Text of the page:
Hazen CV 2015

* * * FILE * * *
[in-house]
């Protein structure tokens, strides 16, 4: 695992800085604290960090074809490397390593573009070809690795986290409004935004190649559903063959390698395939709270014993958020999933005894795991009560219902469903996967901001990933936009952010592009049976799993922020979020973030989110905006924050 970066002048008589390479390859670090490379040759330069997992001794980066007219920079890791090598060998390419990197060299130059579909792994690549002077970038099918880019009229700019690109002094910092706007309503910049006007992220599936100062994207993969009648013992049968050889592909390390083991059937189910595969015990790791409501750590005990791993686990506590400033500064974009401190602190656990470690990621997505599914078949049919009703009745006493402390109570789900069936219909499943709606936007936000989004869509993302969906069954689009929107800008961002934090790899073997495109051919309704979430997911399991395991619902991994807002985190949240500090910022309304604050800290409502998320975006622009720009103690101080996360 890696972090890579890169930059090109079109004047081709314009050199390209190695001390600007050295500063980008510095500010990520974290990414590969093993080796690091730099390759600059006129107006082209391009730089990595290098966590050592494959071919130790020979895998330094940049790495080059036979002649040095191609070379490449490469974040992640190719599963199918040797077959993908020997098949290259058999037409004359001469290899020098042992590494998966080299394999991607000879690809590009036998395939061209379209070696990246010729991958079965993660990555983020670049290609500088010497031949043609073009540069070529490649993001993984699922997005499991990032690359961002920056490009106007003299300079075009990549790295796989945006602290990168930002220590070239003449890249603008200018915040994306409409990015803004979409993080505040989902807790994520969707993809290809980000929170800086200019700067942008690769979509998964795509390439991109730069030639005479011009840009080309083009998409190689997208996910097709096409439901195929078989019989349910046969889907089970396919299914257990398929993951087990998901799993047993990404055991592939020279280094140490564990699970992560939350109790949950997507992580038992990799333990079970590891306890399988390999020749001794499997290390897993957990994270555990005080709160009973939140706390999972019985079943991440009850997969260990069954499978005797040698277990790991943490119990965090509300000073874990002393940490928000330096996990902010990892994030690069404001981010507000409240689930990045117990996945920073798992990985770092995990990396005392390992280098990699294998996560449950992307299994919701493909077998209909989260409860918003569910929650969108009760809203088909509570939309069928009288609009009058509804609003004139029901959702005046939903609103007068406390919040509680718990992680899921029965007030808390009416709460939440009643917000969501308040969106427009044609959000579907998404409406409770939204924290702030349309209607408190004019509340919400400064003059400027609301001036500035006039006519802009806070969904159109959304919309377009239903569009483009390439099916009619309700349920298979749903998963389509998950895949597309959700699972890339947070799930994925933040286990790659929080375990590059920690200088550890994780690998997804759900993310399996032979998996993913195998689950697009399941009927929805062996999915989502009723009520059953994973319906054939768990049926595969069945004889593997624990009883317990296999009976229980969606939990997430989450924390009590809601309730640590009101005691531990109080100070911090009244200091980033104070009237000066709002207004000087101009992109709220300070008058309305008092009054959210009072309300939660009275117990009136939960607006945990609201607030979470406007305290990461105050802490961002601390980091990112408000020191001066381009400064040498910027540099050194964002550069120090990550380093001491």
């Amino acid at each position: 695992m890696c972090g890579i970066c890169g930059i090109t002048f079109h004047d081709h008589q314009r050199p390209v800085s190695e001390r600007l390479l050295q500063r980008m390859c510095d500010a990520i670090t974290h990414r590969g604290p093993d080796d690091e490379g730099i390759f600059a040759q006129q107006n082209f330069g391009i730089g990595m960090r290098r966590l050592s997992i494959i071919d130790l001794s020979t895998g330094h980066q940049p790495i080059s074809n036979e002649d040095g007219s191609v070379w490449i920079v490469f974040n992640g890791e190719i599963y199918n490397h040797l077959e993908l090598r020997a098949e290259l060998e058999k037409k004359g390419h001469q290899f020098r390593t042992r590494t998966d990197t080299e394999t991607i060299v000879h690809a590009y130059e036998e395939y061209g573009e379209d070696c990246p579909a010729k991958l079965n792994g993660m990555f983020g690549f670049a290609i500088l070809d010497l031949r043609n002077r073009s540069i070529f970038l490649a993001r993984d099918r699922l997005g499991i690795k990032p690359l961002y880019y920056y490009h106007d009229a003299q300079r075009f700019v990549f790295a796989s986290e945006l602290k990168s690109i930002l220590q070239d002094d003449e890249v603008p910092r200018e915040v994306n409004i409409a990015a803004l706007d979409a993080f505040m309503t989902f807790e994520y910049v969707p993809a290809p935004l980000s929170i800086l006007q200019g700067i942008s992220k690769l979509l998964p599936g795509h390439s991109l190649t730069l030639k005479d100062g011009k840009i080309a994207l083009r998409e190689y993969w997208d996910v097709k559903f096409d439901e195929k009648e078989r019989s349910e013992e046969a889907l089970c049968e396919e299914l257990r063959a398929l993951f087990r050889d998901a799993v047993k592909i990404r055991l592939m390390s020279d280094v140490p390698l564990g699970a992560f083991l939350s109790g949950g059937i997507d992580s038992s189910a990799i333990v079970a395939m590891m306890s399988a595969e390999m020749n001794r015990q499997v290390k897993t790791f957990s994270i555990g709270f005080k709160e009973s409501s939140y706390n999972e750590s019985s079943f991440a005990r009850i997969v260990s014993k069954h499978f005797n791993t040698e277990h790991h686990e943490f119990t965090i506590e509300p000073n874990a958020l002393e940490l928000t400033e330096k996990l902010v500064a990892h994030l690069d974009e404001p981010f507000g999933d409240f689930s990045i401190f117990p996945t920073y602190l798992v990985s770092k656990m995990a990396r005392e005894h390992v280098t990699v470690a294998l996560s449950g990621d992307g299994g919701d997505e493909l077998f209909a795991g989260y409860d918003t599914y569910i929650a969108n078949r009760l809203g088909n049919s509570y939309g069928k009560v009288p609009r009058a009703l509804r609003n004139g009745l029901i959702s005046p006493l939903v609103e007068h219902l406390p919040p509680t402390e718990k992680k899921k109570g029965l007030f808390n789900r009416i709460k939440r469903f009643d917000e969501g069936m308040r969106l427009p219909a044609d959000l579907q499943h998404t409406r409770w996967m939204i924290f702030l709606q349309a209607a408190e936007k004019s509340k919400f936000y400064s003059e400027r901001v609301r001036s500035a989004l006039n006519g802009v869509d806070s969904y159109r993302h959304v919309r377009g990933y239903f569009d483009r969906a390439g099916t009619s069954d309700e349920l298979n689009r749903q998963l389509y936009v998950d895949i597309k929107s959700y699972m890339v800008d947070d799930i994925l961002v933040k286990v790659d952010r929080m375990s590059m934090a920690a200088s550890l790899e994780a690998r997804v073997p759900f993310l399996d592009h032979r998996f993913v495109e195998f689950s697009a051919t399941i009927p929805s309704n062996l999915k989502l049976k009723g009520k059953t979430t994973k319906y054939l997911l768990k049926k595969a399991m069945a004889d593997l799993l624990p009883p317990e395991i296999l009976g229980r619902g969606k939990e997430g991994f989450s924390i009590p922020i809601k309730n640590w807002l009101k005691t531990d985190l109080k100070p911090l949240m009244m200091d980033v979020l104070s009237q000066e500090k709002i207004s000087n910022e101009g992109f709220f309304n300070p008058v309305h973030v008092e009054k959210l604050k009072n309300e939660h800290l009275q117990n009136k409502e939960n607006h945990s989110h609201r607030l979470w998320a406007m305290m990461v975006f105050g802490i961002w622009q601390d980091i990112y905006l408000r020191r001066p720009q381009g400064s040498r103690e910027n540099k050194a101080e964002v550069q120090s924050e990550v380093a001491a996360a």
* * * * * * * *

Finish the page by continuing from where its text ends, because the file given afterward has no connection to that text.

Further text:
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<ol><li> 1. CURRICULUM VITAE____________________________________________________________________________________________________________________________________________________________________________________________________________________________________________________________________________________________________________________________________________________________________________________________________________________________________________________________________________________ KIRK HAZEN Box 6269, Department of English West Virginia University Morgantown, WV 26506-6296 (304) 293-9721 (office) (304) 293-5380 (fax) Kirk.Hazen@mail.wvu.edu EDUCATION Ph.D. Linguistics. The University of North Carolina at Chapel Hill. Summer 1997. M.A. English with concentrations in Linguistics and Composition &amp; Rhetoric. North Carolina State University. Spring 1994. The Ohio State University. Linguistic Society of America, Linguistic Institute. Summer 1993. B.A. English and French, summa cum laude with Senior Departmental Honors. Clemson University. Spring 1992. The University of Nice. Nice, France. International Student Exchange Program. 19891990. EMPLOYMENT HISTORY Professor. Department of English, West Virginia University. 2008present. Associate Professor. Department of English, West Virginia University. 20032008. Assistant Professor. Department of English, West Virginia University. 19982003. Research assistant and computer consultant for National Science Foundation grant no. SBR-93-19577 under the direction of Walt Wolfram, Department of English, North Carolina State University. Summer 1994, July 1995June 1998. Lecturer. Department of English, North Carolina State University. Fall 1994 Summer 1998. AWARDS Claude Worthington Benedum Distinguished Scholar Award, Category of Humanities and the Arts. West Virginia Universitys highest research award. 20142015 ($5,000). </li><li> 2. Curriculum Vitae: Kirk Hazen 2 Sigma Tau Delta Outstanding Teacher Award. Honor voted on by students of the English honors society. Department of English, West Virginia University. 1999 2000, 20102011. Woodburn Professorship. Award recognizes mid-career faculty members who exemplify the highest potential for accomplishment in teaching, research and service. WVUs Eberly College of Arts and Sciences. 20042006 ($10,000). National Endowment for the Humanities Summer Stipend. 2005 ($5,000). West Virginia Humanities Council Fellowship. 2003 ($2,500). Eberly College of Arts and Sciences Outstanding Researcher Award. West Virginia University. 2002. Eberly College of Arts and Sciences Outstanding Teacher Award. West Virginia University. 2002. Riggle Fellowship in the Humanities. Eberly College of Arts and Sciences, West Virginia University. MayJune 2000 ($3,000). Radiological Consultants Association Fund Award. Office of the Provost, West Virginia University. 19992000 ($3,000). American Dialect Society Presidential Honorary Membership. Awarded to students nominated by ADS members. 19951999. The Reza Ordoubadian Award for Best Graduate Paper. 50th meeting of the Southeastern Conference on Linguistics (SECOL). 1995. PUBLICATIONS Books An Introduction to Language. 2015. Linguistics In The World series. Malden, MA: Wiley-Blackwell. Research Methods in Sociolinguistics: A Practical Guide. 2014. Janet Holmes and Kirk Hazen, editors. Guides to Research Methods in Language and Linguistics series. Malden, MA: Wiley-Blackwell. Identity and Ethnicity in the Rural South: A Sociolinguistic View Through Past and Present Be. 2000. Publication of the American Dialect Society No. 83. Durham, NC: Duke University Press. </li><li> 3. Curriculum Vitae: Kirk Hazen 3 Dialect Change and Maintenance on the Outer Banks. Coauthored with Walt Wolfram and Natalie Schilling-Estes. 1999. Publication of the American Dialect Society No. 81. Tuscaloosa, AL: University of Alabama Press. Journal Articles Forging third-wave dialectology. 2015 (in production). Dialectologia 15:. A new role for an ancient variable in Appalachia: Paradigm leveling and standardization in West Virginia. 2014. Language Variation and Change 26.1: 77 102. Strengthening student understanding of mathematical language through verbal and written representations of the intermediate value theorem. 2014. Coauthored with Vicki Sealey and Jessica M. Deshler. PRIMUS: Problems, Resources, and Issues in Mathematics Undergraduate Studies 24.2: 175190. Flying high above the social radar: Coronal stop deletion in modern Appalachia. 2011. Language Variation and Change 23.1: 105137. The fall of demonstrative them: Evidence from Appalachia. 2011. Coauthored with Sarah Hamilton and Sarah Vacovsky. English World-Wide 32.1: 74103. Unvernacular Appalachia. 2010. Coauthored with Paige Butcher and Ashley King. English Today 104.26.4: 1322. Dialect research in Appalachia: A family case study. 2009. Coauthored with Sarah Hamilton. West Virginia History 3.1: 81107. (ING): A vernacular baseline for English in Appalachia. 2008. American Speech 83.2: 116140. A dialect turned inside out: Migration and the Appalachian diaspora. 2008. Coauthored with Sarah Hamilton. Journal of English Linguistics 36.2: 105128. Mergers in the mountains. 2005. English World-Wide 26.2: 199221. Some cases for the syllable in southern English. 2004. Southern Journal of Linguistics 28: 164180. Identity and language variation in a rural community. 2002. Language 78.2: 240 257. An introductory investigation into bidialectalism. 2001. University of Pennsylvania Working Papers in Linguistics 7.3: Selected Papers from New Ways of Analyzing Variation (NWAV) 29. 85100. </li><li> 4. Curriculum Vitae: Kirk Hazen 4 The role of researcher identity in conducting sociolinguistic research: A reflective case study. 2000. The Southern Journal of Linguistics 24: 103120. Subject-verb concord in a post-insular dialect: The gradual persistence of dialect patterning. 2000. Journal of English Linguistics 28.2: 127144. The birth of a variant: Evidence for a tripartite negative past be paradigm. 1998. Language Variation and Change 10.3: 221244. Isolation within isolation: A solitary century of African-American Vernacular English. 1997. Coauthored with Walt Wolfram and Jennifer Ruff Tamburro. Journal of Sociolinguistics 1: 738. Dialect affinity and subject-verb concord: The Appalachian-Outer Banks connection. 1996. SECOL Review 20: 2553. Isolation within isolation: The invisible Ocracoke dialect. 1996. Coauthored with Walt Wolfram. (N)WAVES and MEANS: A Selection of Papers from NWAVE 24. Miriam Meyerhoff, editor. University of Pennsylvania Working Papers in Linguistics 3.1: 141158. Book Chapters Continuity and change for English consonants in Appalachia. 2016 (in production). Coauthored with Jordan Lovejoy, Jaclyn Daugherty, and Madeline Vandevender. In Appalachia Revisited: Cross-Disciplinary Perspectives on Regional Continuity and Change. William Schumann and Rebecca Adkins Fletcher, editors. Lexington, KY: University Press of Kentucky. 157174. Variationist approaches to language and education. 2016 (in production). In The Encyclopedia of Language and Education. 3rd edition. Kendall King and Yi-Ju Lai, editors. 2nd edition in 2008, Volume 10: Research Methods in Language and Education. Nancy Hornberger and Kendall King, editors. New York, NY: Springer. 8598. Language variation: Variationist analysis. 2015 (in production). In Handbook of Linguistics. 2nd edition. Mark Aronoff, Janie Rees-Miller, and Agnes He, editors. Malden, MA: Wiley-Blackwell. The interplay of morphological, phonological, and social constraints: Aint in Appalachia. 2015. Coauthored with Jacqueline Kinnaman, Lily Holz, Madeline Vandevender, and Kevin Walden. In Ain'thology: The History and Life of a Taboo Word. Patricia Donaher and Seth Katz, editors. Newcastle upon Tyne, UK: Cambridge Scholars Publishing. 178194. </li><li> 5. Curriculum Vitae: Kirk Hazen 5 Methodological choices in language variation analysis. 2014. In The Variability of Current World Englishes. Eugene Green and Charles F. Meyer, editors. Topics in English Linguistics series. New York, NY: Mouton de Gruyter. 4159. A historical assessment of research questions in sociolinguistics. 2014. In Research Methods in Sociolinguistics: A Practical Guide. Janet Holmes and Kirk Hazen, editors. Guides to Research Methods in Language and Linguistics series. Malden, MA: Wiley-Blackwell. 722. The Appalachian range: The limits of language variation in West Virginia. 2013. Coauthored with Jaime Flesher and Erin Simmons. In Talking Appalachian: Voice, Identity, and Community. Amy D. Clark and Nancy M. Hayward, editors. Lexington, KY: University Press of Kentucky. 5469. Labov: Language variation and change. 2011. In The SAGE Handbook of Sociolinguistics. Ruth Wodak, Barbara Johnstone, and Paul E. Kerswill, editors. London: SAGE Publications Ltd. 2439. Sociolinguistics in the United States of America. 2010. In The Routledge Handbook of Sociolinguistics Around the World. Martin J. Ball, editor. New York, NY: Routledge. 724. The study of variation in historical perspective. 2007. In Sociolinguistic Variation: Theory, Methods, and Applications. Robert Bayley and Ceil Lucas, editors. Cambridge, MA: Cambridge University Press. 7089. The final days of Appalachian heritage language. 2006. Language Variation and Change in the American Midland. Beth Simon and Thomas Murray, editors. Varieties of English Around the World series. Philadelphia, PA: John Benjamins Publishing Company. 129150. Defining Appalachian English. 2004. Coauthored with Ellen Fluharty. In Linguistic Diversity in the South: Changing Codes, Practices, and Ideology. Margaret Bender, editor. Athens, GA: University of Georgia Press. 5065. The family. 2002. In The Handbook of Language Variation and Change. Jack Chambers, Peter Trudgill, and Natalie Schilling-Estes, editors. Malden, MA: Wiley-Blackwell. 500525. The sociolinguistic complexity of quasi-isolated Southern coastal communities. 1997. Coauthored with Walt Wolfram, Natalie Schilling-Estes, and Chris Craig. In Language Variety in the South Revisited. Cynthia Bernstein, Tom Nunnally, and Robin Sabino, editors. Tuscaloosa, AL: University of Alabama Press. 173-187. </li><li> 6. Curriculum Vitae: Kirk Hazen 6 The phonological and morphological justification of aint. 1996. In Sociolinguistic Variation: Data, Theory, and Analysis. Jennifer Arnold, Rene Blake, Brad Davidson, Scott Schwenter, and Julie Solomon, editors. Stanford, CA: Center for the Study of Language and Information (CSLI). 101112. Miscellanies, Small Articles, and Essays Dialectology. 2014. An online chapter for Oxford Bibliographies: Linguistics. Mark Aronoff, editor. New York, NY: Oxford University Press. 11,888 words. Variable words from variable lives: Teaching about language variation. Summer 2012. An invited essay for the teaching section of American Speech (87.2) in honor of the publication of volume V of Dictionary of American Regional English. 214223. Language knowledge for the medical community. 2006. A chapter in Rural Culture: West Virginias Legacy. Ham, R., Gainor, S.J., Jones, R., Durbin, M., and Lambert, J., editors, Morgantown, WV: Mountain State Geriatric Education Center. 4957. African-American Appalachian English. 2006. An entry for The Encyclopedia of Appalachia. Jean Haskell and Rudy Abramson, editors. Johnson City, TN: East Tennessee State University Press. 1006. Idiolect. 2006. An entry for The Encyclopedia of Language and Linguistics: Volume 5. 2nd edition. Keith Brown, editor. Oxford, UK: Elsevier. 512514. IN/ING variable. 2006. An entry for The Encyclopedia of Language and Linguistics: Volume 5. 2nd edition. Keith Brown, editor. Oxford, UK: Elsevier. 581584. English LIVEs: Language in variation exercises for today's classrooms. 2005. A chapter for Language in the Schools: Integrating Linguistic Knowledge Into K-12 Teaching. Kristin Denham and Anne Lobeck, editors. Mahwah, NJ: Lawrence Erlbaum. 181189. Field methods in modern dialect and variation studies. 2002. An entry for Concise Encyclopedia of Sociolinguistics. Rajend Mesthrie, editor. Oxford, UK: Pergamon Press. 776779. Dialect diversity. 2001. Coauthored with Walt Wolfram. An entry for the Fostering Human Progress: Social and Behavioral Science Research Contributions to Public Policy. Washington, DC: Consortium of Social Sciences Associations (COSSA). 77. Teaching about dialects. 2001. An essay for the ERIC Clearinghouse on Languages and Linguistics Digest. Washington, DC: Center for Applied Linguistics (CAL). Republished in CAL Digest Series 1: Complete Collection, (CALS-9200DIG1), 2004. </li><li> 7. Curriculum Vitae: Kirk Hazen 7 Defining Appalachian English. May/June 2001. Coauthored with Ellen Fluharty. An entry for American Language Review: 3233. Reprinted in American Voices: How Dialects Differ from Coast to Coast. 2005. Walt Wolfram and Ben Ward, editors. Malden, MA: Wiley-Blackwell. Translated into Portuguese by Vanessa Lopes Loureno Hanes and published at Ps-Graduao em Estudos da Traduo. 2010. http://www.pget.ufsc.br/in-traducoes/. Better science~Better science education. 2000. An essay for American Speech 75.3: 270273. A methodological suggestion on /aj/ ungliding. 2000. An essay for American Speech 75.2: 221224. Research in language variation. Summer 2000. A report for Inquiry: 8, 13. Morgantown, WV: West Virginia University Annual Research Report. Washington listens to linguists. May 2000. Coauthored with Ron Butters. An entry for Newsletter of the American Dialect Society 32.2: 4. Studying dialects in the mountain state. Fall 1999. An essay for West Virginia University Alumni Magazine: 45. Reprinted in Relevant Linguistics: An Introduction to the Structure and Use of English for Teachers. Paul W. Justice. 1st edition in 2001; 2nd edition in 2004. Stanford, CA: Center for the Study of Language and Information (CSLI). Dialects and the Ocracoke brogue: The molding of a dialect. 1996. Coauthored with Walt Wolfram and Natalie Schilling-Estes. A dialect curriculum for eighth grade classes in Ocracoke, NC. Raleigh, NC: North Carolina State University Humanities Extension Program. Dialects and the composition classroom. 1996. Newsletter of the American Dialect Society 28.3: 14. Book Reviews Filing for students. 2009. A review of Language Files: Materials for an Introduction to Language and Linguistics. Anouschka Bergmann, Kathleen Currie Hall, and Sharon Miriam Ross, editors. 10th edition. Language 85.2: 458463. The variationist way. 2008. A review of Analysing Sociolinguistic Variation by Sali Tagliamonte. Language in Society 37.2: 304307. Talking in America. 2004. A review of How We Talk: American Regional English Today by Allan Metcalf. American Speech 79.3: 328333. </li><li> 8. Curriculum Vitae: Kirk Hazen 8 On book reviewing as a scholarly act. 2004. An essay responding to Geneva Smitherman and Arthur Spears Response to Kirk Hazen's Review of Sonja L. Lanehart's Sociocultural and Historical Contexts of African American English. American Speech 79.2: 2082...</li></ol>